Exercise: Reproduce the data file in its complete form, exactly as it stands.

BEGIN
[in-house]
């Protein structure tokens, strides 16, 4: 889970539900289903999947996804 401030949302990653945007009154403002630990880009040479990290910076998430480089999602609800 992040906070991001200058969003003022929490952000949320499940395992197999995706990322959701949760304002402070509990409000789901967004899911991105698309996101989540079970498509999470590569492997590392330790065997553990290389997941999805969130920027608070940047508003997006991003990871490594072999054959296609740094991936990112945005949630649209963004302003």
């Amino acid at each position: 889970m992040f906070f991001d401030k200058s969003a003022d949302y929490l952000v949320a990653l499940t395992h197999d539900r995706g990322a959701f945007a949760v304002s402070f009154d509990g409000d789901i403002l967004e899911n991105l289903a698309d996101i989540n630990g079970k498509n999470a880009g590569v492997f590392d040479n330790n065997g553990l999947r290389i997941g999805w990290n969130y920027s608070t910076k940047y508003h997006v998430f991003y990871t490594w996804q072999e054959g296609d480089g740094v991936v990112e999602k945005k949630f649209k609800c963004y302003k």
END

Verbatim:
[in-house]
């Protein structure tokens, strides 16, 4: 889970539900289903999947996804 401030949302990653945007009154403002630990880009040479990290910076998430480089999602609800 992040906070991001200058969003003022929490952000949320499940395992197999995706990322959701949760304002402070509990409000789901967004899911991105698309996101989540079970498509999470590569492997590392330790065997553990290389997941999805969130920027608070940047508003997006991003990871490594072999054959296609740094991936990112945005949630649209963004302003």
């Amino acid at each position: 889970m992040f906070f991001d401030k200058s969003a003022d949302y929490l952000v949320a990653l499940t395992h197999d539900r995706g990322a959701f945007a949760v304002s402070f009154d509990g409000d789901i403002l967004e899911n991105l289903a698309d996101i989540n630990g079970k498509n999470a880009g590569v492997f590392d040479n330790n065997g553990l999947r290389i997941g999805w990290n969130y920027s608070t910076k940047y508003h997006v998430f991003y990871t490594w996804q072999e054959g296609d480089g740094v991936v990112e999602k945005k949630f649209k609800c963004y302003k």